When we know our God is about love, and that His son was a Palestinian Jew, and once a refugee fleeing genocide. When we see all of life in all its colour in our books, our TV shows, news casts, films and theatre productions. When we teach all of history – not just the bits that show certain figures demonised or perfected. Perhaps then we all come to the table with a better grip on reality, less patriotism and more humility – no matter where we come from.

And perhaps we’ll be more on our guard and ready to organise…to prevent such atrocities like slavery, the holocaust, genocides, apartheid…from happening again.


#BookADayUK – Nov 11

Today the prompt is to share our favourite ‘World War 1’ book. IMG_0653

Last year, many of our Guides were learning about the World Wars at school, and so we decided to look at the history of Girlguiding ahead of Remembrance Sunday by doing their Traditions of Guiding badge (you can read more about that here).

For my own interest I bought a couple of books about the start of Girlguiding, and could not put one of them down. How the Girl Guides Won The War is an incredible collection of memories and parts of scrapbooks that Janie researched through the Girlguiding archives. Although I was aware of our emphasis on friendship with young people around the world and the fact that many Girl Guides learned mechanics, first aid, needlework and survival skills that were beneficial for the wartime periods, I had no idea what a key role the Girl Guides and Scouts had played during both Wars.

Scouts and Guides had only being going on a few years at the start of World War 1.

It’s not a strictly WW1 book. It begins there, but there is far more shared about the second world war – with Girlguiding members in occupied countries being tracked down and sent to concentration camps, the banning of Guiding and Scouting in many countries forcing them to meet in secret, and even tales of Guide units being set up in Prisoner of War camps in Asia. Either way, it was inspiring and enlightening to read.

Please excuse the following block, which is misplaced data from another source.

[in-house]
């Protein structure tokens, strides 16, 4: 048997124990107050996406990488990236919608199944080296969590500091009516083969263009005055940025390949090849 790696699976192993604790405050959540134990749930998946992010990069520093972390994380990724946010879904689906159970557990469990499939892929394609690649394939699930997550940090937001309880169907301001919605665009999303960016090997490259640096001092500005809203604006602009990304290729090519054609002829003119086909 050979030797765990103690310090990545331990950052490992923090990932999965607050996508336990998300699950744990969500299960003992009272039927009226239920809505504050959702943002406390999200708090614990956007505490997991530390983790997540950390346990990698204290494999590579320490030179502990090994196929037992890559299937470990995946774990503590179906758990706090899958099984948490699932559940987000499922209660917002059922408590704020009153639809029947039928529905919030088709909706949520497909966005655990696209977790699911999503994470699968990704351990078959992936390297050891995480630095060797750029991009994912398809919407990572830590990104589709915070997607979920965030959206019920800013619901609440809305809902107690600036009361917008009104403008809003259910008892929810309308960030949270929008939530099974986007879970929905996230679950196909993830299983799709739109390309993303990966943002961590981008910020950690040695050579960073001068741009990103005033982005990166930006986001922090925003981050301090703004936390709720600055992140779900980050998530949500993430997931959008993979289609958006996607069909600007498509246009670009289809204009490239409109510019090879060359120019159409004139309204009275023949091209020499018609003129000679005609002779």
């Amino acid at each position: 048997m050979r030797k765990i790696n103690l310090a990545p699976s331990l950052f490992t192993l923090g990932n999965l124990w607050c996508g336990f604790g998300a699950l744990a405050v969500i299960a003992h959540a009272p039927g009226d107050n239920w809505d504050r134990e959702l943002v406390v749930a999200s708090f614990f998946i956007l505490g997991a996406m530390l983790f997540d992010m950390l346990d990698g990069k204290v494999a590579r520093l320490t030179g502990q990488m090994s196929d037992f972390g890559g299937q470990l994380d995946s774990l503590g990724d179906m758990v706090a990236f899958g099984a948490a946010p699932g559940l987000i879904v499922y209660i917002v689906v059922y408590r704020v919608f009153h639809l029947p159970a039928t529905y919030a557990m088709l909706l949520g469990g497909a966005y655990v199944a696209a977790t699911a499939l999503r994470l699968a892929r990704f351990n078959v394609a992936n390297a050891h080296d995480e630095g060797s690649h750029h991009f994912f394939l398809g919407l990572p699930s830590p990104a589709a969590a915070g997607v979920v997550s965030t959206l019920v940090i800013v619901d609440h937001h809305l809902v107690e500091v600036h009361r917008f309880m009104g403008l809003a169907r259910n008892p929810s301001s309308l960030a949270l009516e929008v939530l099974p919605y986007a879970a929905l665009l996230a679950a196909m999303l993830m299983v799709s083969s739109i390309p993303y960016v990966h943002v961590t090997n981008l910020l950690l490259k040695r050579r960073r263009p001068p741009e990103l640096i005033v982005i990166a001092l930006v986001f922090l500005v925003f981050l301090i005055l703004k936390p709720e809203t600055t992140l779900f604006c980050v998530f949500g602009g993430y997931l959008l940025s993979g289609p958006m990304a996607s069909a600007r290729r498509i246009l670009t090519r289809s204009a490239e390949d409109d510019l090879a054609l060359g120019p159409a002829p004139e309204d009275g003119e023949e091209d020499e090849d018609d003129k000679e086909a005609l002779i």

Our units participate in services of remembrance each year to remember our sisters who went before us, and to especially remember the many, many men, women and children who have lost their lives prematurely due to war.

I recommend checking out Janie’s book, and if you want to find out about how needlework and Guiding combined to help send messages to loved ones through Changi Prison, you can see one of the quilts in the Imperial War Museum in London.

Lest We Forget…

Today is Remembrance Sunday.

Over the last year I’ve learned more about some of the history of WW2 that was brushed over in school. I only ever learned about the Holocaust and persecution of Jews. I learned nothing of the fact that Nazis sought after prominent members of Girlguiding, or the horrors of the torture in Japanese POW camps in Asia and the Burmese railway.

I only really learned about it when they started making a film about Eric Lomax. It came out earlier this year and it is called The Railway Man. Although parts of the story have been re-imagined for dramatic effect, I think it is a film that should be seen as is it telling a story that needs to be told. It is based on the true story told in Eric Lomax’s book of the same name. I recommend taking the time to see the film and/or reading the book if you can.

Different countries will have different days in which they do something similar to what we do in the UK today…remembering the horror of war and those who lost their lives prematurely because of it.

I’m no fan of war, and over the last year have learned more about the history of wars Britain has been involved in and how they affected people. Earlier this year I was in Germany – the country that was ‘the enemy’. I was shocked to see that most of the German cities I visited had no original architecture, as they had been bombed by us near the end of the war. I understand why it was done, but it still made me feel sick.

There have been much debates about the wearing of poppies over the last few years, as some feel that events relating to Remembrance Sunday and the Poppy Appeal are being used as propaganda to justify current wars.

I will be participating in local services of remembrance today as a member of Girlguiding (more on that on Tuesday). The reason I do that is because I believe it’s important to teach the whole story – the reason we remember the horrors of war is to hopefully teach the generations that have come after that war is well…horrific. And should be avoided at all costs.